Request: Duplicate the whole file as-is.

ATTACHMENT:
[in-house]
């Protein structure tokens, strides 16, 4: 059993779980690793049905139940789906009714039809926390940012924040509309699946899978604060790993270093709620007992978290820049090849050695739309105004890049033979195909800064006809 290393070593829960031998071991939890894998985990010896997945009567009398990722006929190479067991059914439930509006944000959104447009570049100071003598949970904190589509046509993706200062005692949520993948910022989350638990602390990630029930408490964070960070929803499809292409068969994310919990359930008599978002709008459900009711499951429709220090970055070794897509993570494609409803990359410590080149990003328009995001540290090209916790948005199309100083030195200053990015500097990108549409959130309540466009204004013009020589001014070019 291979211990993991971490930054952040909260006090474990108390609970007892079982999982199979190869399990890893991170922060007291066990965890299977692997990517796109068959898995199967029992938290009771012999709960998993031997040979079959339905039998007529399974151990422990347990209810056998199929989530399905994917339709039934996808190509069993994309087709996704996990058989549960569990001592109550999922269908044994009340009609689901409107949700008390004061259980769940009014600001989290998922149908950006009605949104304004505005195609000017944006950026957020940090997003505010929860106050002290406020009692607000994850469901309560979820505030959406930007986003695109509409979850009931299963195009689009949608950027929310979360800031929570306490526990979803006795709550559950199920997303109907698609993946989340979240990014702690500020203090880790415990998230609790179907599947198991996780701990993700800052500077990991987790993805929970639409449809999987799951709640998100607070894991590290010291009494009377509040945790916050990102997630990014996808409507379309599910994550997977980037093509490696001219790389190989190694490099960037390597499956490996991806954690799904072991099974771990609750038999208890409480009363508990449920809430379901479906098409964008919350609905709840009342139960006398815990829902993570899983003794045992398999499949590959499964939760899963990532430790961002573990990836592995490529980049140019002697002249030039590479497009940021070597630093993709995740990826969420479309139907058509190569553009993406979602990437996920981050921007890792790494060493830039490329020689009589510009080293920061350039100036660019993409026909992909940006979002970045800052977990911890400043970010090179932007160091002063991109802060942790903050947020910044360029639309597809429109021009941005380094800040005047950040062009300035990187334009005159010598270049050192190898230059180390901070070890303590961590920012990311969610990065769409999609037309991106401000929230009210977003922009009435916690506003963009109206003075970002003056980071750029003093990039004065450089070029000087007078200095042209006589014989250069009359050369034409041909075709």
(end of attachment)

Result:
[in-house]
């Protein structure tokens, strides 16, 4: 059993779980690793049905139940789906009714039809926390940012924040509309699946899978604060790993270093709620007992978290820049090849050695739309105004890049033979195909800064006809 290393070593829960031998071991939890894998985990010896997945009567009398990722006929190479067991059914439930509006944000959104447009570049100071003598949970904190589509046509993706200062005692949520993948910022989350638990602390990630029930408490964070960070929803499809292409068969994310919990359930008599978002709008459900009711499951429709220090970055070794897509993570494609409803990359410590080149990003328009995001540290090209916790948005199309100083030195200053990015500097990108549409959130309540466009204004013009020589001014070019 291979211990993991971490930054952040909260006090474990108390609970007892079982999982199979190869399990890893991170922060007291066990965890299977692997990517796109068959898995199967029992938290009771012999709960998993031997040979079959339905039998007529399974151990422990347990209810056998199929989530399905994917339709039934996808190509069993994309087709996704996990058989549960569990001592109550999922269908044994009340009609689901409107949700008390004061259980769940009014600001989290998922149908950006009605949104304004505005195609000017944006950026957020940090997003505010929860106050002290406020009692607000994850469901309560979820505030959406930007986003695109509409979850009931299963195009689009949608950027929310979360800031929570306490526990979803006795709550559950199920997303109907698609993946989340979240990014702690500020203090880790415990998230609790179907599947198991996780701990993700800052500077990991987790993805929970639409449809999987799951709640998100607070894991590290010291009494009377509040945790916050990102997630990014996808409507379309599910994550997977980037093509490696001219790389190989190694490099960037390597499956490996991806954690799904072991099974771990609750038999208890409480009363508990449920809430379901479906098409964008919350609905709840009342139960006398815990829902993570899983003794045992398999499949590959499964939760899963990532430790961002573990990836592995490529980049140019002697002249030039590479497009940021070597630093993709995740990826969420479309139907058509190569553009993406979602990437996920981050921007890792790494060493830039490329020689009589510009080293920061350039100036660019993409026909992909940006979002970045800052977990911890400043970010090179932007160091002063991109802060942790903050947020910044360029639309597809429109021009941005380094800040005047950040062009300035990187334009005159010598270049050192190898230059180390901070070890303590961590920012990311969610990065769409999609037309991106401000929230009210977003922009009435916690506003963009109206003075970002003056980071750029003093990039004065450089070029000087007078200095042209006589014989250069009359050369034409041909075709």